LinuxQuestions.org

LinuxQuestions.org (/questions/)
-   Programming (https://www.linuxquestions.org/questions/programming-9/)
-   -   Bash Script to Create Menu Based on a File List (Map Files List to Numbers) (https://www.linuxquestions.org/questions/programming-9/bash-script-to-create-menu-based-on-a-file-list-map-files-list-to-numbers-4175678369/)

Steve R. 07-08-2020 11:41 AM

Bash Script to Create Menu Based on a File List (Map Files List to Numbers)
 
As part of learning bash scripting, I developed a bash script to undertake an incremental back-up. The next question, was how to obtain a list of the back-up files and to select one (tar) archive file for listing all the files stored in that (tar) archive.

I found the solution here: Create bash menu based on file list (map files to numbers). It ran "right-out-of-the-box" with only obvious minimal tweaking. Seemed well worth re-posting here. See the answer on Ask Ubuntu to get full context. Credit goes to: deltab.


Code:

echo "The following `*.war` archives were found; select one:"

# set the prompt used by select, replacing "#?"
PS3="Use number to select a file or 'stop' to cancel: "

# allow the user to choose a file
select filename in *.war
do
    # leave the loop if the user says 'stop'
    if [[ "$REPLY" == stop ]]; then break; fi

    # complain if no file was selected, and loop to ask again
    if [[ "$filename" == "" ]]
    then
        echo "'$REPLY' is not a valid number"
        continue
    fi

    # now we can use the selected file
    echo "$filename installed"

    # it'll ask for another unless we leave the loop
    break
done


rnturn 07-08-2020 03:08 PM

Quote:

Originally Posted by Steve R. (Post 6143058)
As part of learning bash scripting, I developed a bash script to undertake an incremental back-up. The next question, was how to obtain a list of the back-up files and to select one (tar) archive file for listing all the files stored in that (tar) archive.

I found the solution here: Create bash menu based on file list (map files to numbers). It ran "right-out-of-the-box" with only obvious minimal tweaking. Seemed well worth re-posting here. See the answer on Ask Ubuntu to get full context. Credit goes to: deltab.


Code:

echo "The following `*.war` archives were found; select one:"

# set the prompt used by select, replacing "#?"
PS3="Use number to select a file or 'stop' to cancel: "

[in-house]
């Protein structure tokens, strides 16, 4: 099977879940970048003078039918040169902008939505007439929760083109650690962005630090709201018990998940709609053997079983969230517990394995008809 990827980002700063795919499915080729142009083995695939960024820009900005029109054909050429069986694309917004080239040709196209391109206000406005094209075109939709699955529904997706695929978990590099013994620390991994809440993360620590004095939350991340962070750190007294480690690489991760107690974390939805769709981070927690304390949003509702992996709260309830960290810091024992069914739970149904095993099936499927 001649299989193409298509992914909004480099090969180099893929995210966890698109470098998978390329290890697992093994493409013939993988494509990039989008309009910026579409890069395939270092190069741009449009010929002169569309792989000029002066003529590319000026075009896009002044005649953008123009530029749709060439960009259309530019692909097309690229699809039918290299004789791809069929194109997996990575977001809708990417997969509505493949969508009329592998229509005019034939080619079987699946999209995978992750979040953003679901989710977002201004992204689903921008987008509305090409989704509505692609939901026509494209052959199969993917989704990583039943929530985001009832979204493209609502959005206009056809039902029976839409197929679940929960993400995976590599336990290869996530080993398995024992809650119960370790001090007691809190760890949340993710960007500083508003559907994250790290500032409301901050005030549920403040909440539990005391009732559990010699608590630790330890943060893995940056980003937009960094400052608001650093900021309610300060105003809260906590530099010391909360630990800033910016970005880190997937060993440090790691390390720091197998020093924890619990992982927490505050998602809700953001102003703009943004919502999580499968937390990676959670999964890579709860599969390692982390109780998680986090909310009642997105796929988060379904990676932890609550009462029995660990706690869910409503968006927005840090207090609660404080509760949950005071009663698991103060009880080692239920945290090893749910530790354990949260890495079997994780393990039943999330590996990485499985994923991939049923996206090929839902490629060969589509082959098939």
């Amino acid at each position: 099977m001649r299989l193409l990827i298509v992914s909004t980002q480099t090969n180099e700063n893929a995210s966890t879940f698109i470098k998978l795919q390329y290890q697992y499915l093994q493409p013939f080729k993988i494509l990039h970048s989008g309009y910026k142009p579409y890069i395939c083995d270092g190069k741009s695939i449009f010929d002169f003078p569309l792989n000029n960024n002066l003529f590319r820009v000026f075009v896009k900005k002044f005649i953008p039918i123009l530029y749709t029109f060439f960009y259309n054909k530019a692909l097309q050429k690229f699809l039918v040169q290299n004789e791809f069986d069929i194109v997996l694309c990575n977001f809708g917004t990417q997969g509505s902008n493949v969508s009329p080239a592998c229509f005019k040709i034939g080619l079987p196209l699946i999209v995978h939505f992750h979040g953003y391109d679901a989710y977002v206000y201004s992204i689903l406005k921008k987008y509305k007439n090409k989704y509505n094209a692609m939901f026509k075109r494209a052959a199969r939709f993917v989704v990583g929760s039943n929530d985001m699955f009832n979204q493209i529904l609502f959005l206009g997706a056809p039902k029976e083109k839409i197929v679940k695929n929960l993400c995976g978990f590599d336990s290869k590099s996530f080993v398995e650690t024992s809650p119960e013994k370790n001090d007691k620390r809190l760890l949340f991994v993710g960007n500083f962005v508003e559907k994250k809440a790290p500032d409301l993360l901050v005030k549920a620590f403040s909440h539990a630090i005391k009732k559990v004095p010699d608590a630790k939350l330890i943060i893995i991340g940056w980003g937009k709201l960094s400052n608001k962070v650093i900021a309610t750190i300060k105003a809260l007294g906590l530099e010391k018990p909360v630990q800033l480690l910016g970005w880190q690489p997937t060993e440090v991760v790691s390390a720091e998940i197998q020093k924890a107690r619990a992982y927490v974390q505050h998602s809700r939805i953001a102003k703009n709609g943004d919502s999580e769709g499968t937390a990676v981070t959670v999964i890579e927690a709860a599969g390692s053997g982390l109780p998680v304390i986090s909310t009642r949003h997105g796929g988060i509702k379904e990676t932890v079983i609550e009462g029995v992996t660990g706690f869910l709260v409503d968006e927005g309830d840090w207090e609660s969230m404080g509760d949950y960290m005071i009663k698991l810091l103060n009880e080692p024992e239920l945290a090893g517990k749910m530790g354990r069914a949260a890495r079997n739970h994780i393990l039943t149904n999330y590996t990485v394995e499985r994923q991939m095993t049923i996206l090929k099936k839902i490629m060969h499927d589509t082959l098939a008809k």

# allow the user to choose a file
select filename in *.war
do

<snip>


"select" is "cheap-n-dirty" and fine for a small number of objects but, once I learned that shell scripts could employ arrays, I've always preferred to pull the list of "things" into an array and display "N" of them at a time in a page-oriented fashion. (Where "N" is the user's terminal height minus a few of lines for status, the prompt, and user input.) Yes... you do have to manage the item numbers being displayed (i.e., their location within the array), and increment or decrement them as the user pages through the array/list but I've found that users generally preferred that to scrolling their terminal window to browse through a long list of items that "select" presented. The trickiest bit is parsing the user input and determining whether it's a navigation command or a menu selection. (While it sounds like more work, I can recall one case where there was far, far less friction involved in implementing something like this than to convince the user community to change their application that had a bazillion data files in a single directory. YMMV.)

Cheers...

shruggy 07-08-2020 05:03 PM

^ Yep. I once wrote this as a proof of concept:
Code:

#!/bin/bash -e
# Browse package documentation
# Basic version, uses 'select' statement.
# See doc.bash for a safer and more featureful version of this script.
[[ -n $1 ]] || { echo "Usage: $0 package_name" >&2; exit 1;}
docpfx=/usr/share/doc/
[[ -d $docpfx$1 ]] || { echo "Directory $docpfx$1 not found" >&2; exit 2;}

: ${COLUMNS:=`tput cols`}
GLOBIGNORE=AUTHORS*:ACK*:CONTRIBUTORS*:CREDITS*:THANKS*

lsopts='-Ldpq'

# --group-directories-first is GNU-specific, only add it to ls options
# if we've got GNU ls v.6+.
read lsver < <(ls --version 2>/dev/null) ||:
lsver=${lsver##* }
((${lsver%%.*}+0>=6))&&lsopts+=' --group-directories-first'

shopt -s extglob nullglob checkwinsize
idx=index?(.[a-z][a-z]*).htm?(l) CDPATH=

docmenu () {
  pushd "$1" >/dev/null
  local PS3="...${PWD#$docpfx}> "
  # Grouping index.html first, directories next, then all the rest.
  local -a files=($idx)
  mapfile -tO${#files[@]} files < <(ls $lsopts !($idx))
  select file in "${files[@]}"; do
    [[ $REPLY == [Xx]* ]] && exit
    [[ -z $file ]] && break
    if [[ -d $file ]]; then
      docmenu "$file"
    else
      case $file in
        *.htm?(l)) sensible-browser "$file";;
        *)        sensible-pager  "$file";;
      esac
    fi
  done
  popd >/dev/null
}

pushd "$docpfx" >/dev/null
docmenu "$1"
popd >/dev/null

But the actual script I ended up with is much more sophisticated than this, and doesn't use select at all.


All times are GMT -5. The time now is 04:02 PM.